A Little South of Sanity


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A Little South of Sanity Review

by Stephen Thomas Erlewine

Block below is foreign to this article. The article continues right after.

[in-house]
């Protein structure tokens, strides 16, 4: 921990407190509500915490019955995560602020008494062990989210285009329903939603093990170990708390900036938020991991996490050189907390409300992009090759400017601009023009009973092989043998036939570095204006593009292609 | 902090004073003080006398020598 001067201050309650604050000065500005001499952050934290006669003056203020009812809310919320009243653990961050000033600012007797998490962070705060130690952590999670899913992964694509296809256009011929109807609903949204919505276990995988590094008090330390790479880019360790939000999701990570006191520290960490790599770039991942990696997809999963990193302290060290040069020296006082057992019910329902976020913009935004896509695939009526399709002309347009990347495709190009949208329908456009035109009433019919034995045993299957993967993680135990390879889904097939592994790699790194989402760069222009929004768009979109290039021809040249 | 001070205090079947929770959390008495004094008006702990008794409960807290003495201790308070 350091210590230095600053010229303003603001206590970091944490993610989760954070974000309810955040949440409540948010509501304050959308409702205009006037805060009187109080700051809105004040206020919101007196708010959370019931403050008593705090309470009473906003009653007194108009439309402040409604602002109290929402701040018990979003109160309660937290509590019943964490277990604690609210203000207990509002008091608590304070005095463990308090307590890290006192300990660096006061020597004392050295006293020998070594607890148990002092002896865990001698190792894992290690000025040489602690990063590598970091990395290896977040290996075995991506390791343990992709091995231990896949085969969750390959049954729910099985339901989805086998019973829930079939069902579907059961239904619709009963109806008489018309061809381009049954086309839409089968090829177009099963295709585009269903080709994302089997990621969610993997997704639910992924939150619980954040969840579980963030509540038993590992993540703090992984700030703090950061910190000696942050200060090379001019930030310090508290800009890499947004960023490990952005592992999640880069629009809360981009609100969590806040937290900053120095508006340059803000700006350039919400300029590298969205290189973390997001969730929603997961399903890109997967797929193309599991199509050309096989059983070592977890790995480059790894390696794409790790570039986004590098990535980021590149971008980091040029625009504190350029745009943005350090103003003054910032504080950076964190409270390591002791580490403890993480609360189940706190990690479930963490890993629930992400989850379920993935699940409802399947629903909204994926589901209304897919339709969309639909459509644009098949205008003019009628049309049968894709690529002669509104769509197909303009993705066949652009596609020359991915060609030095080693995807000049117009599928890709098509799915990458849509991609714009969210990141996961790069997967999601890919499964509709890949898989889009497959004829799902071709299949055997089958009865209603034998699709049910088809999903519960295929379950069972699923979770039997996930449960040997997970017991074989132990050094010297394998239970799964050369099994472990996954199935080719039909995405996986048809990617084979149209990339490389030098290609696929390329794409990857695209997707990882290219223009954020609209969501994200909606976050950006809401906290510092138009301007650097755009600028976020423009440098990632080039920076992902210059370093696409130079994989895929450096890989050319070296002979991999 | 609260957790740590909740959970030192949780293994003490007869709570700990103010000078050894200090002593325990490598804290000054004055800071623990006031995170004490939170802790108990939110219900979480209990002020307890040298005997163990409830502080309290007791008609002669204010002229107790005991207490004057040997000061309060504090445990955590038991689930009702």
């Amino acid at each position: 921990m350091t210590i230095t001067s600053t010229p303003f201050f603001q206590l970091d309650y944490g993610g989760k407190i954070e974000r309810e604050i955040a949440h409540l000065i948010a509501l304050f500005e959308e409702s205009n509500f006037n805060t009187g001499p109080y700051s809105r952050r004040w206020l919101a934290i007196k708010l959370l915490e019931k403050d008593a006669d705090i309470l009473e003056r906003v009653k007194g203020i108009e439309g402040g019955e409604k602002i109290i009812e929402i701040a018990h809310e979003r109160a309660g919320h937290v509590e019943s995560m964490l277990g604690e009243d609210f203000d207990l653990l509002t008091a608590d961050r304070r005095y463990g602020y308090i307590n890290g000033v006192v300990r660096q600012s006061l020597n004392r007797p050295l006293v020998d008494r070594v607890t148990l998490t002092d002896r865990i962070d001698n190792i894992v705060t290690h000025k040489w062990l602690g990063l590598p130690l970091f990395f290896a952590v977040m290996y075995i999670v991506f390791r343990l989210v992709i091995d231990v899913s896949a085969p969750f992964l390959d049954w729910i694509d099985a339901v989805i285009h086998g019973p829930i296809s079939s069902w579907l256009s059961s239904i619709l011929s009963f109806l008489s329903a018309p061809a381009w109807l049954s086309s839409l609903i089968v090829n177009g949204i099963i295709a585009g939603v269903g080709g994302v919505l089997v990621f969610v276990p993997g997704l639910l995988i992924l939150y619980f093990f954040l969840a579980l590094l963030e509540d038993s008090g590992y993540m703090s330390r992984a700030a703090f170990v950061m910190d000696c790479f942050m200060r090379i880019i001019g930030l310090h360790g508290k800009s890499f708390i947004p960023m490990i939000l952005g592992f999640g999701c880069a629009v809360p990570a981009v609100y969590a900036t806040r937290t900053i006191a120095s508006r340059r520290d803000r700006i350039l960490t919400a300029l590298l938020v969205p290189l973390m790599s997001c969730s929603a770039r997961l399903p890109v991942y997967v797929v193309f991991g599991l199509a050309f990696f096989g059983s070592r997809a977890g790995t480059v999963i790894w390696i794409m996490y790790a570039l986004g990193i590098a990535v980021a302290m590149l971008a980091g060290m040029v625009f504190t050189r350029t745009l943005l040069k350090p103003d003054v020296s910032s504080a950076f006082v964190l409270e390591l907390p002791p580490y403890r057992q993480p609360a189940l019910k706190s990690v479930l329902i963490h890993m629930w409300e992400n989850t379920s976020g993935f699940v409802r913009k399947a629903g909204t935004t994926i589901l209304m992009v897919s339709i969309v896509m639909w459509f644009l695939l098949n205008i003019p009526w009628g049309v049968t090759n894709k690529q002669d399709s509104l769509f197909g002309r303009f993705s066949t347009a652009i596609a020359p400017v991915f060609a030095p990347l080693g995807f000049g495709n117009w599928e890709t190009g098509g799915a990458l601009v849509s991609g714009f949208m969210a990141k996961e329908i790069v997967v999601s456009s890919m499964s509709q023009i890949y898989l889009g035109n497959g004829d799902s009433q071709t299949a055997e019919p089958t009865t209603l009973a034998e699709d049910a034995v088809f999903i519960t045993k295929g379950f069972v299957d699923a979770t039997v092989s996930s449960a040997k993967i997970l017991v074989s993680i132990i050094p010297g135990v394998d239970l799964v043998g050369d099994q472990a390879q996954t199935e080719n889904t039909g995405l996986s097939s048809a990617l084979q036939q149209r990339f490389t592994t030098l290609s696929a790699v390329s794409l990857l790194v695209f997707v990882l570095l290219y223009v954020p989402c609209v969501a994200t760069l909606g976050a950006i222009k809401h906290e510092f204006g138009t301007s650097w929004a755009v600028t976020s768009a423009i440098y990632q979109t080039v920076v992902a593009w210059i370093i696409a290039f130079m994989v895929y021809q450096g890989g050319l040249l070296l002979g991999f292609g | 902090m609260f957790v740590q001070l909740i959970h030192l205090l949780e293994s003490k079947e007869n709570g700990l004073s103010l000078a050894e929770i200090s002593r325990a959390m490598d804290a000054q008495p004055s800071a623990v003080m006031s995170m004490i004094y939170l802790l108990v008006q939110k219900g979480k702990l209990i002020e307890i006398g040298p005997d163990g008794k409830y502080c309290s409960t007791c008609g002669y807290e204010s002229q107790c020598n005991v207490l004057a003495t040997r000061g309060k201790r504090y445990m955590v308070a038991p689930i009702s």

Aerosmith signed with Columbia early in the '90s, before their contract with Geffen expired, and, as part of the deal, they owed a live album to Geffen -- hence the appearance of A Little South of Sanity, a double-disc set culled from tapes from the Get a Grip and Nine Lives tours. Considering its origins, the record couldn't help but feel a little like the contractual obligation it is, but it's to Aerosmith's credit that it doesn't sound entirely tired. Not that it sounds vital -- Steven Tyler's adolescent schtick sounds particularly embarrassing as he approaches his 50th birthday, and newer material like "Falling in Love (Is Hard on the Knees)" or even the hit "Amazing" pales in comparison to their '70s and late-'80s classics. Still, Aerosmith developed into world-class showmen during the first Bush era, which is why A Little South of Sanity will be an entertaining romp for longtime fans; they're likely not to be disappointed by the slickness that runs rampant over the record, nor will they be dismayed by the predictable song selection, two criticisms that could be offered as proof that Aerosmith is past their prime, because it's all part of the show.

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